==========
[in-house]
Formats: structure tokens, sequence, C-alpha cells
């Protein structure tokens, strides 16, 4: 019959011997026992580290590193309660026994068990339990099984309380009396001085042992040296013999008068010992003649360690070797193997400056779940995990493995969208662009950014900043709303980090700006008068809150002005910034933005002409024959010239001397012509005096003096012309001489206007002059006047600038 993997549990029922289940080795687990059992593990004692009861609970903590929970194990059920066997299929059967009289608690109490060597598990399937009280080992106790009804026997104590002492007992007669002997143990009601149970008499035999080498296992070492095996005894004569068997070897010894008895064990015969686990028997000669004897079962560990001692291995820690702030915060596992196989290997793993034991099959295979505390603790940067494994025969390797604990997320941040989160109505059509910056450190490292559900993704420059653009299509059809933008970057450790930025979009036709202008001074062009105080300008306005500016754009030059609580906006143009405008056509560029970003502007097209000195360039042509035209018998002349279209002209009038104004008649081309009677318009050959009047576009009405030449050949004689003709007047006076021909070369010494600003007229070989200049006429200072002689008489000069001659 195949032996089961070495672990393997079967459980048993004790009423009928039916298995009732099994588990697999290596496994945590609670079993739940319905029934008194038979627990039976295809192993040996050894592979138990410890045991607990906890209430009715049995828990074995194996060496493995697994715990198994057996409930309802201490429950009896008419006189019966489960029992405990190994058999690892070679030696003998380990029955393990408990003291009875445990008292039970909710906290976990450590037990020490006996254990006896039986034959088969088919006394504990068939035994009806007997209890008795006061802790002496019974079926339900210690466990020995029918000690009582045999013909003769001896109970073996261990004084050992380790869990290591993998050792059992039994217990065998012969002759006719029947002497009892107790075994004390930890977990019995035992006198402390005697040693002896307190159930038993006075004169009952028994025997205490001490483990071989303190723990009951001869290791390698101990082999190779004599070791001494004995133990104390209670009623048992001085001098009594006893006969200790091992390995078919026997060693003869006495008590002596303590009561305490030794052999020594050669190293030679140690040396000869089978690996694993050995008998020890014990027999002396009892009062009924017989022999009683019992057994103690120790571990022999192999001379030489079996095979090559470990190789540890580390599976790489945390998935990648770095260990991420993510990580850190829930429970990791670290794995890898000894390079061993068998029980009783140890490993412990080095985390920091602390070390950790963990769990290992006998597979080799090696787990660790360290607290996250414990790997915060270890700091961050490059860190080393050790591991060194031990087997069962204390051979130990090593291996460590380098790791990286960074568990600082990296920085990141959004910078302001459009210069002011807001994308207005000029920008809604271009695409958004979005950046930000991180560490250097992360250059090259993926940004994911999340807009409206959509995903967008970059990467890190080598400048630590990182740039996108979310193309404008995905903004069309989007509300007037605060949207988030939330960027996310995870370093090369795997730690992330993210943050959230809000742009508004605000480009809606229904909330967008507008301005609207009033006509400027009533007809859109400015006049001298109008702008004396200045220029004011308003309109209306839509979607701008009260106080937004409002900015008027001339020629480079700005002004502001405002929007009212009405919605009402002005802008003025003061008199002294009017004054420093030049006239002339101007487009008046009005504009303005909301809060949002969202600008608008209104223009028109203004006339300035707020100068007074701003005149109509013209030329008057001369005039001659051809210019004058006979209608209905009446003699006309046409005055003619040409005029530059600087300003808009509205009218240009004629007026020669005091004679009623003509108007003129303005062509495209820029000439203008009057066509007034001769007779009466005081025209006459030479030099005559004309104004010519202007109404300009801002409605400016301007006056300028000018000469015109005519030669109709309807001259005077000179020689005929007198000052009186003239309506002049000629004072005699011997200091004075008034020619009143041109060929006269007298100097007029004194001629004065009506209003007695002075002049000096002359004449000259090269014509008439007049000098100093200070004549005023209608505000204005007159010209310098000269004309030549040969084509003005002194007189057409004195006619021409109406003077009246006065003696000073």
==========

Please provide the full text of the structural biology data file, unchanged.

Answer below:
[in-house]
Formats: structure tokens, sequence, C-alpha cells
């Protein structure tokens, strides 16, 4: 019959011997026992580290590193309660026994068990339990099984309380009396001085042992040296013999008068010992003649360690070797193997400056779940995990493995969208662009950014900043709303980090700006008068809150002005910034933005002409024959010239001397012509005096003096012309001489206007002059006047600038 993997549990029922289940080795687990059992593990004692009861609970903590929970194990059920066997299929059967009289608690109490060597598990399937009280080992106790009804026997104590002492007992007669002997143990009601149970008499035999080498296992070492095996005894004569068997070897010894008895064990015969686990028997000669004897079962560990001692291995820690702030915060596992196989290997793993034991099959295979505390603790940067494994025969390797604990997320941040989160109505059509910056450190490292559900993704420059653009299509059809933008970057450790930025979009036709202008001074062009105080300008306005500016754009030059609580906006143009405008056509560029970003502007097209000195360039042509035209018998002349279209002209009038104004008649081309009677318009050959009047576009009405030449050949004689003709007047006076021909070369010494600003007229070989200049006429200072002689008489000069001659 195949032996089961070495672990393997079967459980048993004790009423009928039916298995009732099994588990697999290596496994945590609670079993739940319905029934008194038979627990039976295809192993040996050894592979138990410890045991607990906890209430009715049995828990074995194996060496493995697994715990198994057996409930309802201490429950009896008419006189019966489960029992405990190994058999690892070679030696003998380990029955393990408990003291009875445990008292039970909710906290976990450590037990020490006996254990006896039986034959088969088919006394504990068939035994009806007997209890008795006061802790002496019974079926339900210690466990020995029918000690009582045999013909003769001896109970073996261990004084050992380790869990290591993998050792059992039994217990065998012969002759006719029947002497009892107790075994004390930890977990019995035992006198402390005697040693002896307190159930038993006075004169009952028994025997205490001490483990071989303190723990009951001869290791390698101990082999190779004599070791001494004995133990104390209670009623048992001085001098009594006893006969200790091992390995078919026997060693003869006495008590002596303590009561305490030794052999020594050669190293030679140690040396000869089978690996694993050995008998020890014990027999002396009892009062009924017989022999009683019992057994103690120790571990022999192999001379030489079996095979090559470990190789540890580390599976790489945390998935990648770095260990991420993510990580850190829930429970990791670290794995890898000894390079061993068998029980009783140890490993412990080095985390920091602390070390950790963990769990290992006998597979080799090696787990660790360290607290996250414990790997915060270890700091961050490059860190080393050790591991060194031990087997069962204390051979130990090593291996460590380098790791990286960074568990600082990296920085990141959004910078302001459009210069002011807001994308207005000029920008809604271009695409958004979005950046930000991180560490250097992360250059090259993926940004994911999340807009409206959509995903967008970059990467890190080598400048630590990182740039996108979310193309404008995905903004069309989007509300007037605060949207988030939330960027996310995870370093090369795997730690992330993210943050959230809000742009508004605000480009809606229904909330967008507008301005609207009033006509400027009533007809859109400015006049001298109008702008004396200045220029004011308003309109209306839509979607701008009260106080937004409002900015008027001339020629480079700005002004502001405002929007009212009405919605009402002005802008003025003061008199002294009017004054420093030049006239002339101007487009008046009005504009303005909301809060949002969202600008608008209104223009028109203004006339300035707020100068007074701003005149109509013209030329008057001369005039001659051809210019004058006979209608209905009446003699006309046409005055003619040409005029530059600087300003808009509205009218240009004629007026020669005091004679009623003509108007003129303005062509495209820029000439203008009057066509007034001769007779009466005081025209006459030479030099005559004309104004010519202007109404300009801002409605400016301007006056300028000018000469015109005519030669109709309807001259005077000179020689005929007198000052009186003239309506002049000629004072005699011997200091004075008034020619009143041109060929006269007298100097007029004194001629004065009506209003007695002075002049000096002359004449000259090269014509008439007049000098100093200070004549005023209608505000204005007159010209310098000269004309030549040969084509003005002194007189057409004195006619021409109406003077009246006065003696000073």